Menstrual Cramps Specialist Greenville MS

Menstrual cramps, also known as dysmenorrhea, are most commonly the result of high levels of prostaglandins, a type of inflammatory chemical created in the uterus. Conventional medical therapy for dysmenorrhea relies on the use of a group of anti-inflammatory drugs known as NSAIDs. Read on to gain more details on menstrual cramps.

Delta Nutrition
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Nicholas G Viyuoh, MD
Greenville, MS
Specialties
Obstetrics & Gynecology
Gender
Male
Education
Medical School: Univ Of South Al Coll Of Med, Mobile Al 36688
Graduation Year: 1994

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Paul Jackson, MD
508 Arnold Ave
Greenville, MS
Specialties
Obstetrics & Gynecology
Gender
Male
Education
Medical School: Univ Of Tn, Memphis, Coll Of Med, Memphis Tn 38163
Graduation Year: 1965

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DeSiree Granados
(662) 335-9291
302 Arnold Ave
Greenville, MS
Specialty
Obstetrics & Gynecology

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Dr.James Beckham
(662) 332-8131
344 Arnold Avenue
Greenville, MS
Gender
M
Education
Medical School: Univ Of Ms Sch Of Med
Year of Graduation: 1980
Speciality
Gynecologist (OBGYN)
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Hospital: Delta Med Ctr, Greenville, Ms
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Amazon Transformations
(321) 289-1330
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Maryville, TN
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Paul Douglas Jackson, MD
(662) 335-4000
PO Box 1817
Greenville, MS
Specialties
Obstetrics & Gynecology
Gender
Male
Education
Medical School: Wayne State Univ Sch Of Med, Detroit Mi 48201
Graduation Year: 1978

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Jack Anderson Mc Neil, MD
(662) 332-1463
302 Arnold Ave
Greenville, MS
Specialties
Obstetrics & Gynecology
Gender
Male
Education
Medical School: Univ Of Ms Sch Of Med, Jackson Ms 39216
Graduation Year: 1972
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Hospital: Kings Daughters Hospital, Greenville, Ms
Group Practice: Clinic For Women

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Elmertha D Burton, MD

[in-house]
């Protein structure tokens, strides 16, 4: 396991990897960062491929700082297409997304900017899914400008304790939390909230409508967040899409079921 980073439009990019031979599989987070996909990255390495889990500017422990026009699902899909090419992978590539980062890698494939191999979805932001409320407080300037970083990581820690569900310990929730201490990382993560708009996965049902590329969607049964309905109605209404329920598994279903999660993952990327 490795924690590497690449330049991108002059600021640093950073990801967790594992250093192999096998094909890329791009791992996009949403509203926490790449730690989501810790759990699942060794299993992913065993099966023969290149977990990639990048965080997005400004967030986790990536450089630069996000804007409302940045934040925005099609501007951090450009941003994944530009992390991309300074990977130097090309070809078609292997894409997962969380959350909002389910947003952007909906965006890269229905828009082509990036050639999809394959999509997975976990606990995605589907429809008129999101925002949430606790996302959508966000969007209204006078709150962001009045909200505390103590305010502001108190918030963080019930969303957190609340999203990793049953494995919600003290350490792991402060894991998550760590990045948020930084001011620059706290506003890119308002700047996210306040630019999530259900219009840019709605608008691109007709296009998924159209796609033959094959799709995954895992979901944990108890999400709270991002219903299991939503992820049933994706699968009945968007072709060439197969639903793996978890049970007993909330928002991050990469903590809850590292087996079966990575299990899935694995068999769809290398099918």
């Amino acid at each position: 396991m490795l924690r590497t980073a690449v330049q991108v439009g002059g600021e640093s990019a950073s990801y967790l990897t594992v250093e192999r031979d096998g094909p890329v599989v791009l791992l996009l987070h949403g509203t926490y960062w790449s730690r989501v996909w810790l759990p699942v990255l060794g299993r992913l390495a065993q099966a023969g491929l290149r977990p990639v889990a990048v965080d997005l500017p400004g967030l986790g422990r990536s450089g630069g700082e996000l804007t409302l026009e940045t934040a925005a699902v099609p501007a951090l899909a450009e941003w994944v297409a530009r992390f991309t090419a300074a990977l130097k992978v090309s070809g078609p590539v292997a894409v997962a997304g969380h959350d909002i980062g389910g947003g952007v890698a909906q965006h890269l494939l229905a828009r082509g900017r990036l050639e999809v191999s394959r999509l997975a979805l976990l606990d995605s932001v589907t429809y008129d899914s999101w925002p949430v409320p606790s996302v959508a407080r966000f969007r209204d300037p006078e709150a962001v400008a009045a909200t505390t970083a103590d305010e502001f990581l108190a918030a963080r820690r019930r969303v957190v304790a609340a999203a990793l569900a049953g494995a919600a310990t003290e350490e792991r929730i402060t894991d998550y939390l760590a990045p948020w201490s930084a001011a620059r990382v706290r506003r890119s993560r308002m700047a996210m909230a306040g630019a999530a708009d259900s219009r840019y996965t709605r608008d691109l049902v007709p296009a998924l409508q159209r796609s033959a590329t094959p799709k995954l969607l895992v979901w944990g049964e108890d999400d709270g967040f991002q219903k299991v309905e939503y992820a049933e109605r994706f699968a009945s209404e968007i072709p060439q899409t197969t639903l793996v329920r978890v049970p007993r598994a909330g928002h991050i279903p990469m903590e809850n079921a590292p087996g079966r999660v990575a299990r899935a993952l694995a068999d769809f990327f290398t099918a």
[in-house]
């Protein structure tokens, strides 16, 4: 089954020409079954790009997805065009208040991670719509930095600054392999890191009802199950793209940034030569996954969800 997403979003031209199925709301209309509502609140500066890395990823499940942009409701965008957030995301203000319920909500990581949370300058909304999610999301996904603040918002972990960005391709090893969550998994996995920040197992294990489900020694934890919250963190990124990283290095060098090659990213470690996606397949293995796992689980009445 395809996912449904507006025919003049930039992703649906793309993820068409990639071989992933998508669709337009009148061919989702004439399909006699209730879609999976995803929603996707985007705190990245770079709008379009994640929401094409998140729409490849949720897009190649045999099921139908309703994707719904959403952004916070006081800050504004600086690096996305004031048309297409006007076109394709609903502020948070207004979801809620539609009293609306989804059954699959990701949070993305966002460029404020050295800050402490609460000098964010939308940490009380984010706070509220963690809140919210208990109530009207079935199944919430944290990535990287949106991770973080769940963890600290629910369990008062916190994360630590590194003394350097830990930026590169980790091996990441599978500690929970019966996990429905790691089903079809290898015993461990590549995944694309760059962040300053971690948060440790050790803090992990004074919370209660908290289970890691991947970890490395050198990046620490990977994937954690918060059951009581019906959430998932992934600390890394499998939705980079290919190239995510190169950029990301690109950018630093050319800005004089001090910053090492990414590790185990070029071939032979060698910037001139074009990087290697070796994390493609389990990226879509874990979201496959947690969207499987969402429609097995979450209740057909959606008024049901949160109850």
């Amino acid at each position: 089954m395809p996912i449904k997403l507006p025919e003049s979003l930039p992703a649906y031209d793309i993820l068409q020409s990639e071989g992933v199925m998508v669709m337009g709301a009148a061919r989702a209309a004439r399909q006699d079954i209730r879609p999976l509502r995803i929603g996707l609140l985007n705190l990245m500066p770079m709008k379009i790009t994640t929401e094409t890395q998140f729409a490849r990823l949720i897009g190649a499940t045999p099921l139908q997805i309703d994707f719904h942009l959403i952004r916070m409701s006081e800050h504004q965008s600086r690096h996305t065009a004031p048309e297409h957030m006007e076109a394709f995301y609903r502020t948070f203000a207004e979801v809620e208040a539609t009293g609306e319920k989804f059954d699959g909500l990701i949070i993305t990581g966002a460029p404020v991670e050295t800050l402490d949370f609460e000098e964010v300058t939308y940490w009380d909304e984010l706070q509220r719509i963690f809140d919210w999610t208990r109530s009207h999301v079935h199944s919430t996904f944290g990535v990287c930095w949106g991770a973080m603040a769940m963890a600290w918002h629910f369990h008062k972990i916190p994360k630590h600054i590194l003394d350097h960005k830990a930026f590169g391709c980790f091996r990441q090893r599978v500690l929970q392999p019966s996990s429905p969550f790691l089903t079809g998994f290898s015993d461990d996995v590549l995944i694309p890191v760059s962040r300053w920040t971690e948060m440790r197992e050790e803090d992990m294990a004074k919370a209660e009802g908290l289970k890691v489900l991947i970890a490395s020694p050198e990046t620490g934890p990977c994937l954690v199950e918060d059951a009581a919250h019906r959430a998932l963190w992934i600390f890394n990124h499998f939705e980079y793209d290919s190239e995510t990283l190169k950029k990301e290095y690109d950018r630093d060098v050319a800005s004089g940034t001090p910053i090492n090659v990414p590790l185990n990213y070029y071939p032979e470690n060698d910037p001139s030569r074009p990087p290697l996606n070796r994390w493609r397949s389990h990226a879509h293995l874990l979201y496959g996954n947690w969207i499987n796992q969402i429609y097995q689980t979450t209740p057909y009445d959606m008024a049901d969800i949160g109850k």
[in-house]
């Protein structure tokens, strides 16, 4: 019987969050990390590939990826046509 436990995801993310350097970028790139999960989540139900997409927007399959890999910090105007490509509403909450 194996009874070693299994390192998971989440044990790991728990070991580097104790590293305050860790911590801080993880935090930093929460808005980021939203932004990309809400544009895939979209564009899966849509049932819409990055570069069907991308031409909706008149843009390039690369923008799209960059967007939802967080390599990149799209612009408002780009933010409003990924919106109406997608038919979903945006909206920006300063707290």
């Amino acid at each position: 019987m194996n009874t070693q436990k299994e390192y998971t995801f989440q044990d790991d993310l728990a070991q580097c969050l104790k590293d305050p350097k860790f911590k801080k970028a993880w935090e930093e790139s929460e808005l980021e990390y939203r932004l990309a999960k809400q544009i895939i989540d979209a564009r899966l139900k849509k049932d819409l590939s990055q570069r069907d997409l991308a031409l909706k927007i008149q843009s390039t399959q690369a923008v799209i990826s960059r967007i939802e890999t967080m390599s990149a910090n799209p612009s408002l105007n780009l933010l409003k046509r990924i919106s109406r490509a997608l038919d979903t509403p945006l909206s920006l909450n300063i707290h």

(662) 378-3600
129 E Starling St
Greenville, MS
Specialties
Obstetrics & Gynecology
Gender
Female
Education
Medical School: Meharry Med Coll Sch Of Med, Nashville Tn 37208
Graduation Year: 1974
Hospital
Hospital: Kings Daughters Hospital, Greenville, Ms
Group Practice: Burton Medical Ctr

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Paul D Jackson
(662) 335-4000
508 Arnold Ave
Greenville, MS
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Menstrual Cramps

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By Terry Grossman, md

I’ve suffered from debilitating menstrual cramps ever since I went through puberty. Can you tell me how I can end this monthly cycle of agony?

Menstrual cramps, also known as dysmenorrhea, are most commonly the result of high levels of prostaglandins, a type of inflammatory chemical created in the uterus. Of the many different types of prostaglandins, three relate to dysmenorrhea: PGE1 and PGE3, which decrease inflammation, and PGE2, which increases it. Your goal in controlling menstrual cramps is to decrease PGE2 while increasing PGE1 and PGE3.

Conventional medical therapy for dysmenorrhea relies on the use of a group of anti-inflammatory drugs known as NSAIDs (nonsteroidal anti-inflammatory drugs like aspirin and ibuprofen). But NSAIDs have a major shortcoming because they are nonspecific, meaning they block production of all three dysmenorrhea prostaglandins, both pro- and anti-inflammatory. By blocking production of the proinflammatory PGE2, they help reduce discomfort. But since they block production of the anti-inflammatory PGE1 and PGE3 as well, they increase the risk of gastrointestinal bleeding and hemorrhage. NSAIDs, in fact, cause 100,000 hospitalizations and 16,500 deaths in the US each year. By using nutritional methods, however, you can easily help the body get its chemistry right.

Prostaglandins are made from fatty acids. By modifying the types of fat you consume in your diet, you can manipulate your prostaglandin levels in favor of more PGE1 and PGE 3 and less PGE2. The latter comes from omega-6 fatty acids, while PGE1 and PGE 3 derive from the omega-3 fats. The precursor to PGE 2 is an omega-6 fat known as arachidonic acid (AA). The body produces AA naturally, but it also comes from dietary sources. To reduce menstrual cramps you need to cut off the supply of AA. You should begin by eliminating or sharply reducing rich dietary sources of AA such as egg yolks, beef, lamb, and high-fat dairy products. The natural production of AA in the body increases whenever you consume sugar or other high-glycemic foods such as white potatoes, white flour, and bananas. You want to minimize these foods during the second half of your cycle and during the menses as well. Eating fresh vegetables, whole grains, fruit, and moderate amounts of protein foods such as seafood and soy, will reduce AA production as well.

The anti-inflammatory/pain-reducing prostaglandins PGE1 and PGE3 come directly from the beneficial fatty acid eicosapentaenoic acid (EPA). Consuming cold water fish or fish and krill oils will increase EPA levels. Vegetarians can produce EPA indirectly from the omega-3 fats found in flax and walnuts. The two main omega-3 fatty acids found in fish oil are EPA and DHA. For general health, adult women should take a daily dose of 1,100 mg of combined EPA/DHA (1,600 mg for men). To treat menstrual cramps, you will often need to take larger doses. A teaspoon of cod liver oil contains about 1,000 mg of EPA/ DHA...

Author: Terry Grossman

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